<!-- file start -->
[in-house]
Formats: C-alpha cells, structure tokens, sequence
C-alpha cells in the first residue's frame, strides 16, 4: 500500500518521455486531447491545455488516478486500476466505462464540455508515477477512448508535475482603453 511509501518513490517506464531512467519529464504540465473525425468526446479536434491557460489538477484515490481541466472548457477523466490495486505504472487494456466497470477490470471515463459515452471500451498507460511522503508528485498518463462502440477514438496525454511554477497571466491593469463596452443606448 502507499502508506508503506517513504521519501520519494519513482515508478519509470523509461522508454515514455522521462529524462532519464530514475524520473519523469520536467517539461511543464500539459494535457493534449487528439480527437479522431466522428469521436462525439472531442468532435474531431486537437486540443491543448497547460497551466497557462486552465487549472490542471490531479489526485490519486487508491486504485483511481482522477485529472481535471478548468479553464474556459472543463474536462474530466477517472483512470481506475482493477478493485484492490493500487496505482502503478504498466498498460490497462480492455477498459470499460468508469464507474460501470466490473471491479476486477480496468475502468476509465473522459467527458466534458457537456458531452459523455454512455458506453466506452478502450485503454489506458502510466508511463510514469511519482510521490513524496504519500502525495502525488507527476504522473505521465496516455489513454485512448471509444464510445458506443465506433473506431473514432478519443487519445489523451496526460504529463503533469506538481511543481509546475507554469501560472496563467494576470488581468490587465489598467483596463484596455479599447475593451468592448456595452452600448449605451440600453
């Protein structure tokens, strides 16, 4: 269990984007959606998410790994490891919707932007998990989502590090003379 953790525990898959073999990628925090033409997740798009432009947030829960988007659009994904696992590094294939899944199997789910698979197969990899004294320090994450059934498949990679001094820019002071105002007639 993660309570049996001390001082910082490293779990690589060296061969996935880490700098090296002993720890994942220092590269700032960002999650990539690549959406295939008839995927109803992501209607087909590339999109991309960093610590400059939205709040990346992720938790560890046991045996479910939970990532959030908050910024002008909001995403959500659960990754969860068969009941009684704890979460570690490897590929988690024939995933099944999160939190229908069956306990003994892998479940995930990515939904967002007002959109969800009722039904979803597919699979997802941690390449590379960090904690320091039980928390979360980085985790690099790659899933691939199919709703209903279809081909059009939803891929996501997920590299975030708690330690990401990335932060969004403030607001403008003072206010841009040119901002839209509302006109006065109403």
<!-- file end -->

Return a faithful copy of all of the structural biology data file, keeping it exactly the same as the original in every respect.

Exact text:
[in-house]
Formats: C-alpha cells, structure tokens, sequence
C-alpha cells in the first residue's frame, strides 16, 4: 500500500518521455486531447491545455488516478486500476466505462464540455508515477477512448508535475482603453 511509501518513490517506464531512467519529464504540465473525425468526446479536434491557460489538477484515490481541466472548457477523466490495486505504472487494456466497470477490470471515463459515452471500451498507460511522503508528485498518463462502440477514438496525454511554477497571466491593469463596452443606448 502507499502508506508503506517513504521519501520519494519513482515508478519509470523509461522508454515514455522521462529524462532519464530514475524520473519523469520536467517539461511543464500539459494535457493534449487528439480527437479522431466522428469521436462525439472531442468532435474531431486537437486540443491543448497547460497551466497557462486552465487549472490542471490531479489526485490519486487508491486504485483511481482522477485529472481535471478548468479553464474556459472543463474536462474530466477517472483512470481506475482493477478493485484492490493500487496505482502503478504498466498498460490497462480492455477498459470499460468508469464507474460501470466490473471491479476486477480496468475502468476509465473522459467527458466534458457537456458531452459523455454512455458506453466506452478502450485503454489506458502510466508511463510514469511519482510521490513524496504519500502525495502525488507527476504522473505521465496516455489513454485512448471509444464510445458506443465506433473506431473514432478519443487519445489523451496526460504529463503533469506538481511543481509546475507554469501560472496563467494576470488581468490587465489598467483596463484596455479599447475593451468592448456595452452600448449605451440600453
């Protein structure tokens, strides 16, 4: 269990984007959606998410790994490891919707932007998990989502590090003379 953790525990898959073999990628925090033409997740798009432009947030829960988007659009994904696992590094294939899944199997789910698979197969990899004294320090994450059934498949990679001094820019002071105002007639 993660309570049996001390001082910082490293779990690589060296061969996935880490700098090296002993720890994942220092590269700032960002999650990539690549959406295939008839995927109803992501209607087909590339999109991309960093610590400059939205709040990346992720938790560890046991045996479910939970990532959030908050910024002008909001995403959500659960990754969860068969009941009684704890979460570690490897590929988690024939995933099944999160939190229908069956306990003994892998479940995930990515939904967002007002959109969800009722039904979803597919699979997802941690390449590379960090904690320091039980928390979360980085985790690099790659899933691939199919709703209903279809081909059009939803891929996501997920590299975030708690330690990401990335932060969004403030607001403008003072206010841009040119901002839209509302006109006065109403």